If there is no benefit from one of these then further investigations will be undertaken with an MRI scan or x-ray.  Pain relief may be provided by paracetamol and a NSAID.  In acute cases analgesics and muscle relaxants may be recommended.  In some cases surgery may be required, for example for a very bad slipped disc which will not respond to other treatment.


How do I treat back and neck pain?

Acupuncture for back and neck pain

Is highly effective at pain management. (In China they use acupuncture as the sole anesthetic for operations!  Although I’m not suggesting this... it does demonstrate it’s profound effect on pain control).

Acupuncture both relaxes the muscles, and also clears the pain.

If cold, damp or a draft caused the pain, the acupuncture will be used to “clear Wind”, “clear Damp” or “clear Cold”. If it is more a matter of tension and stress, acupuncture will start to each the build up of pressure and nourish the underlying deficiency.

EFT for pain

EFT is highly effective to resolve pain. This is where points at the beginning or end of acupuncture channels are tapped, while the patient focuses on the pain. The pain will commonly disappear from the beginning to the end of treatment.  It may return, but this just means more tapping is required.  You will be taught the points so you can do this on your own at home too.

Effectiveness?

British Acupuncture Council: Back Pain fact sheet exert:

Research has shown that acupuncture is significantly better than no treatment and at least as good as (if not better than) standard medical care for back pain (Witt 2006; Haake 2007; Cherkin 2009; Sherman 2009a). It appears to be particularly useful as an adjunct to conventional care, for patients with more severe symptoms and for those wishing to avoid analgesic drugs (Sherman 2009a, 2009b; Lewis 2010). It may help back pain in pregnancy (Ee 2008) andwork-related back pain, with fewer work-days lost (Weidenhammer 2007; Sawazaki 2008). Acupuncture has in some meta-analyses been found superior to sham acupuncture (Hopton 2010) while in others the advantage was not statistically significant (Yuan 2008; Ammendolia 2008). The sham interventions are not inactive placebos, but effectively different versions of acupuncture, so their value in evaluating treatment efficacy is highly questionable (Sherman 2009a). (See Table overleaf).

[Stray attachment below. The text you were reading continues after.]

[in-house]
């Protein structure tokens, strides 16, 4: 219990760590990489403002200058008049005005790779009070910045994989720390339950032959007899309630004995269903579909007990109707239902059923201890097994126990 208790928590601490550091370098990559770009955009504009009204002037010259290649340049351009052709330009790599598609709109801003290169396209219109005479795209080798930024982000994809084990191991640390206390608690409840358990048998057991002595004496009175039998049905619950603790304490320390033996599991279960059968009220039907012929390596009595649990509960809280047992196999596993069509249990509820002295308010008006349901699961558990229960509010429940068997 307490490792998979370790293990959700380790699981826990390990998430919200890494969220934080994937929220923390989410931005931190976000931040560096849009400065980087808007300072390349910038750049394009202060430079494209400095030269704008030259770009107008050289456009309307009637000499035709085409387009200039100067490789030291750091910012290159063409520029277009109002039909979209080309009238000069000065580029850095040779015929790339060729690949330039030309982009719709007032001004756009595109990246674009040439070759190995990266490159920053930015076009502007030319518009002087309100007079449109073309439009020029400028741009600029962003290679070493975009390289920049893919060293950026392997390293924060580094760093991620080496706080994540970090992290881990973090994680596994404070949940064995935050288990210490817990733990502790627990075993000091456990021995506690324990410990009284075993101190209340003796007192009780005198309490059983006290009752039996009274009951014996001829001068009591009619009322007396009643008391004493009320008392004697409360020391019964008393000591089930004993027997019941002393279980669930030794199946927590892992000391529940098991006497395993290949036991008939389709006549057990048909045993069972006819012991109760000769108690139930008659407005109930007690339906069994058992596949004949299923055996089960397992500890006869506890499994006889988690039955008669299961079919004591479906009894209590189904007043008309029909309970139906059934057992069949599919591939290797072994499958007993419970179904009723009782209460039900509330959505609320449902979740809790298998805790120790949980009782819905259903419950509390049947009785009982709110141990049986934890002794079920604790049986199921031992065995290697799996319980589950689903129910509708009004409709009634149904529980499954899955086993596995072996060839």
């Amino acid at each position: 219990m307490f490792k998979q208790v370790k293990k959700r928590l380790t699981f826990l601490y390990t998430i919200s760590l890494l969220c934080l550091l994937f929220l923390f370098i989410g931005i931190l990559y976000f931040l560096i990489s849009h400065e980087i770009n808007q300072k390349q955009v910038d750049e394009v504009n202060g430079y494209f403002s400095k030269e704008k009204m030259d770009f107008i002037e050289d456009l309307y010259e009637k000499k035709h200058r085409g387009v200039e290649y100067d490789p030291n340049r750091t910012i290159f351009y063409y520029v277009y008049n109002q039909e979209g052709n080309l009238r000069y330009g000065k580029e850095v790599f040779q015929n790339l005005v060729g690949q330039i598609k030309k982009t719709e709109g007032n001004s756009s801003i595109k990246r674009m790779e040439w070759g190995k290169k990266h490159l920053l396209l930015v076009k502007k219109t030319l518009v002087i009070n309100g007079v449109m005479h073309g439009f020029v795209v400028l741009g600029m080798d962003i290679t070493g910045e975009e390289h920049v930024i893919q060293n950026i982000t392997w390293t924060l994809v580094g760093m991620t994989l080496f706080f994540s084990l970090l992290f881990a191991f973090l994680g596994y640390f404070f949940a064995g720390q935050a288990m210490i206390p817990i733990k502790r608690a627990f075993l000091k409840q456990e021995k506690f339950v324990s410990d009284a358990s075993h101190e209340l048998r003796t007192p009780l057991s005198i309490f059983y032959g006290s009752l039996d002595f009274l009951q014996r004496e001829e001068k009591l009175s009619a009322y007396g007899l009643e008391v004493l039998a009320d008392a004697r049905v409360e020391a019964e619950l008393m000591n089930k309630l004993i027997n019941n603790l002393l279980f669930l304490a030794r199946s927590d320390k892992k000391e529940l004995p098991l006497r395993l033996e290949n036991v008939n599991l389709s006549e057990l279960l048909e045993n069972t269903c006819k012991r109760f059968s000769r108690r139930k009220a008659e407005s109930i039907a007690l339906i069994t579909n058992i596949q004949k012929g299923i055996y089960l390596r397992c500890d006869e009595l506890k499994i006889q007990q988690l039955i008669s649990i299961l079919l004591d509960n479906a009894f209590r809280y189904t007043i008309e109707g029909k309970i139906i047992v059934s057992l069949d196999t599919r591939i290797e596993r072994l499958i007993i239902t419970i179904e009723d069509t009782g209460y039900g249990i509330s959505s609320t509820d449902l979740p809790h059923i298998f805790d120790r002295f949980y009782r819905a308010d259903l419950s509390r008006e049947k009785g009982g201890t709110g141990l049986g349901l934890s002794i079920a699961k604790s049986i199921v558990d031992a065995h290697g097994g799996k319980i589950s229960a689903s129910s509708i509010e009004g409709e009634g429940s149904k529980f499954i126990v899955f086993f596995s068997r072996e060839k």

Acupuncture can help back pain by:

  • Providing pain relief - acupuncture leads to release of endorphins ... and changes the processing of pain in the brain and spinal cord (Pomeranz 1987; Zhao 2008).